exploring Cuban cacao
In previous posts, I’ve taken you to the Cuban chocolate factory in Mabujabo in Eastern Cuba, and to the home of a Cuban woman who is making chocolate from her home-grown cacao near Baracoa. In this week’s post, I’d like to show you more of what I learned while exploring Cuban cacao, and how supporting the efforts of local farmers makes you a practitioner of sustainable travel.
I visited the home of a man who has worked in Cuba’s cocoa industry for the past 70 years. I visited a state-run farm (finca) where cocoa discovery tours are conducted by the government. I visited a cocoa cooperative where private farmers are growing cocoa together under a state-run model. I visited Cuba’s Cocoa Research Centre and learned about the work they have been doing, and I visited Centro de Gestion El Jamal, the regional processing facility where the farmers bring their cocoa beans to be fermented and dried. I’ll try and touch on the highlights of each of those visits within the context of this post, as that’s a lot to cover!
Urbano Rodriguez Gainza is known as Cuba’s King of Cacao. He’s 86-years-old and very knowledgeable about the world of cacao. But I have to tell you! Interviewing him (via an interpreter) was the most difficult interview I’ve ever conducted in my (near) 30 years as a journalist. A self-proclaimed lifelong student of cacao, Urbano is really quite the philosopher and loves to tell stories about life and love. So every question I’d ask him would take a good half hour to get to the answer via the long and winding–and very colourful–road. Urbano drinks cocoa three times per day. He grinds and crushes his own cocoa beans into a paste, mixes that with water and milk, seasons with cinnamon and Chinese ginger root, simmers for five minutes, and then drinks this hot in the morning, and cold the rest of the day. Urbano has spoken at international cocoa conferences in 13 countries, sharing his tips on growing cacao and its importance to the economies of developing countries.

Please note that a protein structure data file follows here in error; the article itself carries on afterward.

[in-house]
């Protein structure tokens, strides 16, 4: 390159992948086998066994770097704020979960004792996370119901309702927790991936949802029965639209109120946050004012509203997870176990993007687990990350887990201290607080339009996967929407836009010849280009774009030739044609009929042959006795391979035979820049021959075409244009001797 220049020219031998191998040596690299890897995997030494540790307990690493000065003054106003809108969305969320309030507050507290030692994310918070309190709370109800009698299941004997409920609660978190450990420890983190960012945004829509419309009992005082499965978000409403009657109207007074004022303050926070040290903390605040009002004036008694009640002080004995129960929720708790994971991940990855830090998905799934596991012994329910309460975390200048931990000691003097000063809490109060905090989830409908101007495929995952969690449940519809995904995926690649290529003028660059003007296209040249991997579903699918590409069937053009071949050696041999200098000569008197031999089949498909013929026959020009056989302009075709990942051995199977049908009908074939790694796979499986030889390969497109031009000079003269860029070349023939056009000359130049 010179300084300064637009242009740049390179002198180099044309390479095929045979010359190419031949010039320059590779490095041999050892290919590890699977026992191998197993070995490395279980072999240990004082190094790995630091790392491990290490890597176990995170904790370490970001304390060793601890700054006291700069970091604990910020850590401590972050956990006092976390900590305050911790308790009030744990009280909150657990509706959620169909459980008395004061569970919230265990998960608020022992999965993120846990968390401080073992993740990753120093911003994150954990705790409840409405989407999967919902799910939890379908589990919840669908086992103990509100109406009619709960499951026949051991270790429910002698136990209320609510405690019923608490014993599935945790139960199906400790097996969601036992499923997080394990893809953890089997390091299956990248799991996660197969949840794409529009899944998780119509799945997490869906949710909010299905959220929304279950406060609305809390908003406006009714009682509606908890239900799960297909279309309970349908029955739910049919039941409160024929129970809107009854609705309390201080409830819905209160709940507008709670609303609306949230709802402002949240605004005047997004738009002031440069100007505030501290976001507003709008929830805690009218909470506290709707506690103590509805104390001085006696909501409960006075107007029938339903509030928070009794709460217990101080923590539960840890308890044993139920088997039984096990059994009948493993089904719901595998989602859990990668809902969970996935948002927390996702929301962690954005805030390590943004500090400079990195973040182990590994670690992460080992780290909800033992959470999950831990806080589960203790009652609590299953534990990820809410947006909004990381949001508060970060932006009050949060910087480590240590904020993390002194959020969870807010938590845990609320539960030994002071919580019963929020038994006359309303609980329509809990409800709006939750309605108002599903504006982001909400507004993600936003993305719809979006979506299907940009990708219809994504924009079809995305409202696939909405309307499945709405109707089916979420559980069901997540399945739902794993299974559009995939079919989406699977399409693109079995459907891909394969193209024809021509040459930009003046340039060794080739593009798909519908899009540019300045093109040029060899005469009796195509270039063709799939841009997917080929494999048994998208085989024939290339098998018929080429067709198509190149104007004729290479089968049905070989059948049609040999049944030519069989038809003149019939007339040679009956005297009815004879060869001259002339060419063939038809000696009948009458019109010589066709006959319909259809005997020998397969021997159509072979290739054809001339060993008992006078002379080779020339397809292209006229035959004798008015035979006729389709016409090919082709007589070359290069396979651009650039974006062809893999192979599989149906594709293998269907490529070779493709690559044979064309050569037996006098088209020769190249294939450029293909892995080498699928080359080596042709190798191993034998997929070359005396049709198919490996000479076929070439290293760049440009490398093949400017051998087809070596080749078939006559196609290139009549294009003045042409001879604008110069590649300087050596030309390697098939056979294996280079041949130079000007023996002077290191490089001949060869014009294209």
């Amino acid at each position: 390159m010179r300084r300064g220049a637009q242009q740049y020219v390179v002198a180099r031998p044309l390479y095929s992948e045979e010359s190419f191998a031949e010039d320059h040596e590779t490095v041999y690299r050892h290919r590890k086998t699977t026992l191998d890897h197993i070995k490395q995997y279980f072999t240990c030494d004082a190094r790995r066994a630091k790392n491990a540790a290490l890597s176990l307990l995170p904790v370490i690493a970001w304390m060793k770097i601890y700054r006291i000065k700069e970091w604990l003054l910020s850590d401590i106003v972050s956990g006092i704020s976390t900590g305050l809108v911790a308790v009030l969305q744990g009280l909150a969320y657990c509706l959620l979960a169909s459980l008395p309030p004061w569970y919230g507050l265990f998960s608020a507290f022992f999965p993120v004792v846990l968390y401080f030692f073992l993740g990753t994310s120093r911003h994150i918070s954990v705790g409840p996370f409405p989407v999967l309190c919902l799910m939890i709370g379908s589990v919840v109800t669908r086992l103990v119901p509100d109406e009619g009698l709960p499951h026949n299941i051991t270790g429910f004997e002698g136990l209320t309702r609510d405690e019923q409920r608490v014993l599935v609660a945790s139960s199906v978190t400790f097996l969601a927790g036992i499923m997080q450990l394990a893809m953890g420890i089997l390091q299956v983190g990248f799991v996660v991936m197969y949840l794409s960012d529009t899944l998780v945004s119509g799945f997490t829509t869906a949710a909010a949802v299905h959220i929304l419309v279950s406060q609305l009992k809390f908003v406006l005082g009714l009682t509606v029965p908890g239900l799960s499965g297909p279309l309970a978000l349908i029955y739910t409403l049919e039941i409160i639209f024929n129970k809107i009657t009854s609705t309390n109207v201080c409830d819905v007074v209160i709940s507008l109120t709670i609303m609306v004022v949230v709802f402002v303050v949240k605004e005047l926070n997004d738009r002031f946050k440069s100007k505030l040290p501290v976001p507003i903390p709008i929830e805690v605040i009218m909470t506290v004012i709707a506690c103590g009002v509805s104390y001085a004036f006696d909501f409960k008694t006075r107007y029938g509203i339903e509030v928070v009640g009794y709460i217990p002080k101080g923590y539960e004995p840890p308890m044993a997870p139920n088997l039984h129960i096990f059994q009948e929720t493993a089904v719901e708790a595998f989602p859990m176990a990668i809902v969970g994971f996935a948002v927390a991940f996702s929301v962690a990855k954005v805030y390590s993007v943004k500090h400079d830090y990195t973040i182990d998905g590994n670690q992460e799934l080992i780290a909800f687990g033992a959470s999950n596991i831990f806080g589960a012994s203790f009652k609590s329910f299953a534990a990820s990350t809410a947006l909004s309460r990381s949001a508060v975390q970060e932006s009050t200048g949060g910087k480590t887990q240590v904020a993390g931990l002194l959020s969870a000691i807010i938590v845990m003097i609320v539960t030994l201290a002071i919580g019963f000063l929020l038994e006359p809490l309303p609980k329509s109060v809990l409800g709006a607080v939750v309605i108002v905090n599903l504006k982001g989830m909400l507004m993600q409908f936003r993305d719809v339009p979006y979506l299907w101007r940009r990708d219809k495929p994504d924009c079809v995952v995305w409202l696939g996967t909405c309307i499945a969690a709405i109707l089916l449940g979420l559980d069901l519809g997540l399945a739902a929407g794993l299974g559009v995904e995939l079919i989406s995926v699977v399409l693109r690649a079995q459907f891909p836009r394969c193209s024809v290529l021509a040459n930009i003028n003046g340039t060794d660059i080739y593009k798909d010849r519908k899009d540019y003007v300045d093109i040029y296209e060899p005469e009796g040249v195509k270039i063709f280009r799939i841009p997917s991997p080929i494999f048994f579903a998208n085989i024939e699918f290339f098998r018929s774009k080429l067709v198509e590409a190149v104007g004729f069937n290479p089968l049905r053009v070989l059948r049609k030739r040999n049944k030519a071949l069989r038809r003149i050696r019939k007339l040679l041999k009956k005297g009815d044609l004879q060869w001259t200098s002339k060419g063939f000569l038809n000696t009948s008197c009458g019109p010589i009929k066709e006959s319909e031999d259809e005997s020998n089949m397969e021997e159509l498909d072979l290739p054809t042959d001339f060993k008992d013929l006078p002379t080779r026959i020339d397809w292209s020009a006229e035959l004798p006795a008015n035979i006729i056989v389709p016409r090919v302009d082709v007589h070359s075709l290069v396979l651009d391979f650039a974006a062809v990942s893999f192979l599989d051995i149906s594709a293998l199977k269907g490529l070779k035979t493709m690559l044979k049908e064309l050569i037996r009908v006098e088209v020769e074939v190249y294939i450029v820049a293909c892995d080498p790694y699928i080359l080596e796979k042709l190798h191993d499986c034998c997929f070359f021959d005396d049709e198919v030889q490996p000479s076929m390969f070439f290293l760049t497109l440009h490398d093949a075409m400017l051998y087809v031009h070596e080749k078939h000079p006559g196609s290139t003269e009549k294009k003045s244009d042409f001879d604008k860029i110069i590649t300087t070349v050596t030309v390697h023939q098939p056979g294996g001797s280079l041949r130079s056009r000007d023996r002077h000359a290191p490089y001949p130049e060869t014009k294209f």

The Cocoa Research Centre has been instrumental in restoring the cocoa industry in Cuba following the devastation caused by Hurricane Matthew in 2016 that damaged 90% of Cuba’s cocoa crop. At the time of my visit in July, 2018, 70% of the restoration process had been completed. Each cacao tree had been affected differently, so it has been a very slow and detailed process of helping each damaged tree to heal, and to replant the 50-60% of the total cacao trees that had been completely destroyed. The research centre is doing tremendous work and is seeking investors to help increase the expanse and effectiveness of their efforts.
There are a total of 92 cooperatives in the region that grow cocoa, coffee, and /or coconuts. I enjoyed meeting cocoa farmers of the UBPC Che Guevara y Jose Maceo Nogueira cooperative. This a mid-sized cooperative on 130 hectares (321 acres) where 45 families work together to grow cacao that they sell to the state and other crops such as bananas and gandul beans (also called pigeon peas) to feed their families. I was inspired by their resilience, as they told me that although the hurricane brought many bad things, it created opportunities to incorporate change and achieve better growth for their community.
Farmers from the various cocoa cooperatives throughout Eastern Cuba bring their cocoa beans to the central processing facility in Jamal, the second largest community in the Baracoa region. Centro de Gestion El Jamal has extensive drying and processing equipment to handle the 781.96 tonnes of cocoa produced in an average year. Exporting of Cuban cacao was reduced to almost nil since Hurricane Matthew, but will increase again as crops get back to pre-hurricane levels.
You will see the above sculpture celebrating the major crops of cacao, banana, and coconut at the Jamal Cultural Centre. Jamal is home to a regional chocolate festival and is deemed the Cocoa Capital of Cuba. (Baracoa is the Chocolate Capital of Cuba as the making of chocolate occurs there.)
I hope you enjoyed this educational post about Cuban cacao, its importance to the economy of this intriguing Caribbean nation, and why it may be of interest to chocolate lovers who are hoping to visit Cuba. My thanks to the Cuban Tourism Board for arranging this amazing trip for me so that I could share it with all of you. 🙂